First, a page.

How about that timing, huh? The Oscars are finally colorful and diverse enough to most people’s liking, with such impactful films as Moonlight, Lion, Fences and most appropriately Hidden Figures getting proper recognition in most areas, acting included, as well as such documentaries as I Am Not Your Negro and Ava Duvernay‘s 13th.
So what do we learn at almost the exact same time as the announcement of this year’s nominees? Oh, just that Donald Trump’s proposed “Muslim Ban” would ensure that Asghar Farhadi, whose Iranian film The Salesman received a nomination for Best Foreign Language Film, would not be able to enter The United States and attend the ceremony (and even as it was revoked, Farhadi refused to appear either way as an act of protest). Well done yet again, guys. Things are looking “great again” already. Oh well, at least it was well-intentioned and meant to make sure that all the countries with confirmed ties to the 9/11 attacks no longer have easy access to the Americ-OH WAIT!
So I guess it’s the same old situation for me; trying to set aside my disappointment in the Universe itself and just enjoy the Oscars ceremony as a fun thing to watch with equally drunk friends and also live-tweet the living bajeezus out of. Let’s see what highlights Jimmy Kimmel and company had to offer.
But first, some more things that sucked: (1) Meryl Streep getting another Best Actress nomination, as though she needs more, to which I attribute the snubbing of Amy Adams in Nocturnal Animals and Arrival; (2) the lesser-known child-actors in Moonlight and Lion not being nominated for anything, and (3) Suicide Squad has an Oscar because that’s the world we live in now, apparently. With that out of the way, let’s continue.
- Jimmy Kimmel, Mostly: This was a good choice, seeing as Kimmel is kind of a natural when it comes to, well, hosting. He carried his way through the awkward moments (the biggest of which we’ll get to later, don’t you worry) and his bits were usually pretty funny, my favorite being the incessant Matt Damon roasting. I didn’t much care for the tourist gag or the running joke about movie snacks, however. I think I even spotted Taraji P. Henson mouthing at him to just knock it off.
- The Back To The Future Stuff: Didn’t notice that much gimmick-y shit from the presenters this year (we certainly didn’t see Buzz Lightyear or C-3PO), but if you’re gonna do something unusual, it might as well concern something as impossible to dislike as Back to the Future. Those shoes aren’t “future” anymore, though. Sorry, Rogen.
- A Sound Mixer Nominated 21 Times Finally Wins For Hacksaw Ridge: Imagine the patience. I guess it’s never too late after all.
- Mahershala Ali Becomes First Muslim To Win An Acting Oscar: At least that’s what Variety tells me. Thank Heaven it was for the right movie too.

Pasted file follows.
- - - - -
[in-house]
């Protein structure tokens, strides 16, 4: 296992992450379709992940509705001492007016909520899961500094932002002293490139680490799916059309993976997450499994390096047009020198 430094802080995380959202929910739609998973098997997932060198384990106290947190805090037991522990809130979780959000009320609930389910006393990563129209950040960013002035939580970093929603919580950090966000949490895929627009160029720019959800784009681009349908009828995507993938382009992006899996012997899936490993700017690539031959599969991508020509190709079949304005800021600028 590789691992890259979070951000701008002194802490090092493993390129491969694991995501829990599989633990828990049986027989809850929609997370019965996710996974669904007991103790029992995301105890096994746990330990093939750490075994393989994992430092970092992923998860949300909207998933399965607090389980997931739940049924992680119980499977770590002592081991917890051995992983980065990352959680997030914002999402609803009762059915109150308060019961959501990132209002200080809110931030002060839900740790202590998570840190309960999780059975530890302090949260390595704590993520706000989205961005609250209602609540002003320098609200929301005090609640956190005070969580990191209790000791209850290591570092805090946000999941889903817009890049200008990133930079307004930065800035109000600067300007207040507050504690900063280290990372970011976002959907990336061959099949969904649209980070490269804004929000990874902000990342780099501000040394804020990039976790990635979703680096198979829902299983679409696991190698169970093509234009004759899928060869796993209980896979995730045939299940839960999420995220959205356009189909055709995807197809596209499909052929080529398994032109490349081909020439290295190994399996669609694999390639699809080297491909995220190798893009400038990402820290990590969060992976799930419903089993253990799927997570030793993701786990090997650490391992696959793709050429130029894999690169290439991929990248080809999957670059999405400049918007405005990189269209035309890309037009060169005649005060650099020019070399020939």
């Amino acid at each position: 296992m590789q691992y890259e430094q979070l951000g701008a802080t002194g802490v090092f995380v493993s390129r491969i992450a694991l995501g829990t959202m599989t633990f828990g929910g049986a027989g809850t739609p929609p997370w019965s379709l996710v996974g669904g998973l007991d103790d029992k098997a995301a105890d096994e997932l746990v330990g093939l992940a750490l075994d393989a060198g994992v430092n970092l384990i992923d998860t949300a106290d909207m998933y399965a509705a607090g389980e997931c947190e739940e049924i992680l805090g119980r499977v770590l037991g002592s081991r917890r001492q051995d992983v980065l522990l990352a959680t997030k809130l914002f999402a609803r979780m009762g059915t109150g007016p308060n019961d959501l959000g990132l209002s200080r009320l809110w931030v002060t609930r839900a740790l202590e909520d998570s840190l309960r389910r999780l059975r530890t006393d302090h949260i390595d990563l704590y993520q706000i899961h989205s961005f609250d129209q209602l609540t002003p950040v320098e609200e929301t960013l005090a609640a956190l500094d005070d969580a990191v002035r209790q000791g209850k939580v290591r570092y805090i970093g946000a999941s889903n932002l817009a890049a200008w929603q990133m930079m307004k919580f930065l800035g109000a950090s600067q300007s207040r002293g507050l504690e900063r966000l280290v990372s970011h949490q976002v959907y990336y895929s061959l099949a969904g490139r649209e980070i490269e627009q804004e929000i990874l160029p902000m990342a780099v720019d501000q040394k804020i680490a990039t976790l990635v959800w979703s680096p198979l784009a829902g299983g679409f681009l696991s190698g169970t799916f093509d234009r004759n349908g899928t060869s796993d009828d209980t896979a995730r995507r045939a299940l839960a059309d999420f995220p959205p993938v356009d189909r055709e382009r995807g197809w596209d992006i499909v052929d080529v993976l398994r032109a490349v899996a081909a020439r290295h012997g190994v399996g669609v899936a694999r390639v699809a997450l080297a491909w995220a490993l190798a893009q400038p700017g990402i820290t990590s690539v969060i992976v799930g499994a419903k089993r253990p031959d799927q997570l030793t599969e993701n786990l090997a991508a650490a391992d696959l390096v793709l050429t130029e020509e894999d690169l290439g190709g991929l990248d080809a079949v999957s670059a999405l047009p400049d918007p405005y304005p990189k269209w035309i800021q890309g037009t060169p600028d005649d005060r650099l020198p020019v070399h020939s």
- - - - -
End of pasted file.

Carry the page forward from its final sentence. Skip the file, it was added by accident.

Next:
- Viola Davis Is Awesome But Full Of Herself: Fact.
- Mel Gibson’s Faces: Also fact. I don’t even think he knew where he was.
- Sweden Once Again Prove How We’ve Mastered Old-Age Makeup: One of the things that the folk in Hollywood can’t ever seem to get quite right is convincing old-age makeup. It’s pretty reassuring, then, that the Swedish film industry seems to have figured this one out. Just as the transformation of Robert Gustafsson into a 100-year-old man was acknowledged last year, with a Best Makeup and Hairstyling nomination for the aptly titled 100-Year Old Man, so too was A Man Called Ove (also nominated for Best Foreign Language Film) up for an Oscar in that same category this year. And then Suicide Squad got it. Good.
- More Swedes To Go Around: Linus Sandgren was awarded for the camera work in La La Land and Max Martin did some generic pop song for Trolls with Timberlake. That’s pretty cool too.
- Several Poignant Speeches: Favorites included Ali, Davis, Emma Stone, the folks behind White Helmets, Farhadi’s speech read by someone else on his behalf; there was quite a few. But I wanna get to the real good stuff…
That Goddamn Ending: You all knew I had to bring this up. In case you somehow haven’t heard of it yet, I’ll try to recap exactly what happened. The show’s almost over, Warren Beatty opens the envelope for Best Picture, a drumroll starts playing as he’s taking a peculiarly long time reading what’s on the paper, he hands it over to Faye Dunaway as though he’s trying to confirm something, Dunaway announces that the Oscar goes to La La Land, the cast and crew of said film appear on stage, and stand there for a good 2 minutes until the whole thing is interrupted, as producers Fred Berger and Marc Platt abruptly reveal that they actually lost, and Jordan Horowitz opens an envelope saying that Moonlight won. Beatty tells the audience that he had been given the wrong card (the one for Emma Stone’s Best Actress win) by a stage hand who will never work in Hollywood again and Kimmel promptly apologizes for pullng a Shyamalan/Steve Harvey, whilst the crews of Moonlight and La La Land swap places. This is sure to be an iconic Oscars ending; shocking, surprising, kinda awkward, yet also satisfying if you’re one of those people who are tired of La La Land.
And finally, some related tweets:
Would I have been mad if La La Land won, just as everyone predicted? Not really. Even when a work is clearly over-hyped to the point of fatigue, when a movie does something well it does something well, and I’ve decided to cherish the fact that someone had the idea of making a movie like it in this day and age. Maybe they’ll do it again with a better story some day (still starring Emma Stone, if I get to decide).
That’ll do for now. Be sure to tell me some of your own highlights. Me, I’m gonna watch some more important movies now that the Oscar marathon is over. Lego Batman, here we go! Play me off, Kimmel.